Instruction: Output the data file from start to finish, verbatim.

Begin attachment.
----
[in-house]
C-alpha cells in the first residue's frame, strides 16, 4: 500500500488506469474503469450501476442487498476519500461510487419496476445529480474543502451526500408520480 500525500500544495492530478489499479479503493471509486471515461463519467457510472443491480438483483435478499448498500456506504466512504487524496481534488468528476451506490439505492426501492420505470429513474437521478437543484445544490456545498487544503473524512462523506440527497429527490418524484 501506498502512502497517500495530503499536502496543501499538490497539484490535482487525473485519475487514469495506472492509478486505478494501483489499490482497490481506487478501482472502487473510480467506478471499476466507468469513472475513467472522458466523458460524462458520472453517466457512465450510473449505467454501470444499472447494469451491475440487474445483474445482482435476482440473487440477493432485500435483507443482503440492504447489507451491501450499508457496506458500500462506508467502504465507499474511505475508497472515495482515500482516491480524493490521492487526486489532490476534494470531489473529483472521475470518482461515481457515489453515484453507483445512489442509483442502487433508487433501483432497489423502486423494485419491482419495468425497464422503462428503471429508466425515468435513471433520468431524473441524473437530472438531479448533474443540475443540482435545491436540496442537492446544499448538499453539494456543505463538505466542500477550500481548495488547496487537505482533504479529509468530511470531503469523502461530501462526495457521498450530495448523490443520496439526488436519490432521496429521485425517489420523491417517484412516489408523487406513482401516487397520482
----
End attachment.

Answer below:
[in-house]
C-alpha cells in the first residue's frame, strides 16, 4: 500500500488506469474503469450501476442487498476519500461510487419496476445529480474543502451526500408520480 500525500500544495492530478489499479479503493471509486471515461463519467457510472443491480438483483435478499448498500456506504466512504487524496481534488468528476451506490439505492426501492420505470429513474437521478437543484445544490456545498487544503473524512462523506440527497429527490418524484 501506498502512502497517500495530503499536502496543501499538490497539484490535482487525473485519475487514469495506472492509478486505478494501483489499490482497490481506487478501482472502487473510480467506478471499476466507468469513472475513467472522458466523458460524462458520472453517466457512465450510473449505467454501470444499472447494469451491475440487474445483474445482482435476482440473487440477493432485500435483507443482503440492504447489507451491501450499508457496506458500500462506508467502504465507499474511505475508497472515495482515500482516491480524493490521492487526486489532490476534494470531489473529483472521475470518482461515481457515489453515484453507483445512489442509483442502487433508487433501483432497489423502486423494485419491482419495468425497464422503462428503471429508466425515468435513471433520468431524473441524473437530472438531479448533474443540475443540482435545491436540496442537492446544499448538499453539494456543505463538505466542500477550500481548495488547496487537505482533504479529509468530511470531503469523502461530501462526495457521498450530495448523490443520496439526488436519490432521496429521485425517489420523491417517484412516489408523487406513482401516487397520482